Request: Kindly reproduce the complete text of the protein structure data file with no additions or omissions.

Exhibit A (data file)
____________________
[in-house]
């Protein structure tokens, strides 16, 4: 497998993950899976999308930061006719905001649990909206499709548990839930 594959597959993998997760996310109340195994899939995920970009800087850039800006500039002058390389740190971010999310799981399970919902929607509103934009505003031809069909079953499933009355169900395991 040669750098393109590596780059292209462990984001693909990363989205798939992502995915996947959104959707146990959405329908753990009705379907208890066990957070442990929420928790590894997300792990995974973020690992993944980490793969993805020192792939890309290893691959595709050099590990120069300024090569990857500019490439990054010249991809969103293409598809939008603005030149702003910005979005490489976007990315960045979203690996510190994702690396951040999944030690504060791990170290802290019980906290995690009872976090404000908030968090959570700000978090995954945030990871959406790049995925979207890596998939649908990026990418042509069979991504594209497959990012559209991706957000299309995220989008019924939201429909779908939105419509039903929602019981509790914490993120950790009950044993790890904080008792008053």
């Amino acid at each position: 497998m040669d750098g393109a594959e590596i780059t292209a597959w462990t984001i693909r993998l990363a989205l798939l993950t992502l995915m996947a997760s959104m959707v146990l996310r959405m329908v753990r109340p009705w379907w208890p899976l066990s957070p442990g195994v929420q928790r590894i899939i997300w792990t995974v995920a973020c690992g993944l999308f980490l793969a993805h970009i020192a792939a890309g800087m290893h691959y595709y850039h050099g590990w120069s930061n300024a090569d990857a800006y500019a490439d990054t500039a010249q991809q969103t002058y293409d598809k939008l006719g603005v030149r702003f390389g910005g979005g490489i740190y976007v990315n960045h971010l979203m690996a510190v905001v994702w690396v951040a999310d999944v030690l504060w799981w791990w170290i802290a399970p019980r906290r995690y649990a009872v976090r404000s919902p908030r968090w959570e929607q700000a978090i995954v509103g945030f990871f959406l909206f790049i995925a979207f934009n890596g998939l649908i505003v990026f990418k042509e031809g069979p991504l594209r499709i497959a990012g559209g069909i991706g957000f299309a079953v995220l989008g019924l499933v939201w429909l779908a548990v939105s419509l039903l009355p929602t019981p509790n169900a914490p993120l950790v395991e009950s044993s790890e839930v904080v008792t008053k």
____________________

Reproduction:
[in-house]
């Protein structure tokens, strides 16, 4: 497998993950899976999308930061006719905001649990909206499709548990839930 594959597959993998997760996310109340195994899939995920970009800087850039800006500039002058390389740190971010999310799981399970919902929607509103934009505003031809069909079953499933009355169900395991 040669750098393109590596780059292209462990984001693909990363989205798939992502995915996947959104959707146990959405329908753990009705379907208890066990957070442990929420928790590894997300792990995974973020690992993944980490793969993805020192792939890309290893691959595709050099590990120069300024090569990857500019490439990054010249991809969103293409598809939008603005030149702003910005979005490489976007990315960045979203690996510190994702690396951040999944030690504060791990170290802290019980906290995690009872976090404000908030968090959570700000978090995954945030990871959406790049995925979207890596998939649908990026990418042509069979991504594209497959990012559209991706957000299309995220989008019924939201429909779908939105419509039903929602019981509790914490993120950790009950044993790890904080008792008053």
């Amino acid at each position: 497998m040669d750098g393109a594959e590596i780059t292209a597959w462990t984001i693909r993998l990363a989205l798939l993950t992502l995915m996947a997760s959104m959707v146990l996310r959405m329908v753990r109340p009705w379907w208890p899976l066990s957070p442990g195994v929420q928790r590894i899939i997300w792990t995974v995920a973020c690992g993944l999308f980490l793969a993805h970009i020192a792939a890309g800087m290893h691959y595709y850039h050099g590990w120069s930061n300024a090569d990857a800006y500019a490439d990054t500039a010249q991809q969103t002058y293409d598809k939008l006719g603005v030149r702003f390389g910005g979005g490489i740190y976007v990315n960045h971010l979203m690996a510190v905001v994702w690396v951040a999310d999944v030690l504060w799981w791990w170290i802290a399970p019980r906290r995690y649990a009872v976090r404000s919902p908030r968090w959570e929607q700000a978090i995954v509103g945030f990871f959406l909206f790049i995925a979207f934009n890596g998939l649908i505003v990026f990418k042509e031809g069979p991504l594209r499709i497959a990012g559209g069909i991706g957000f299309a079953v995220l989008g019924l499933v939201w429909l779908a548990v939105s419509l039903l009355p929602t019981p509790n169900a914490p993120l950790v395991e009950s044993s790890e839930v904080v008792t008053k």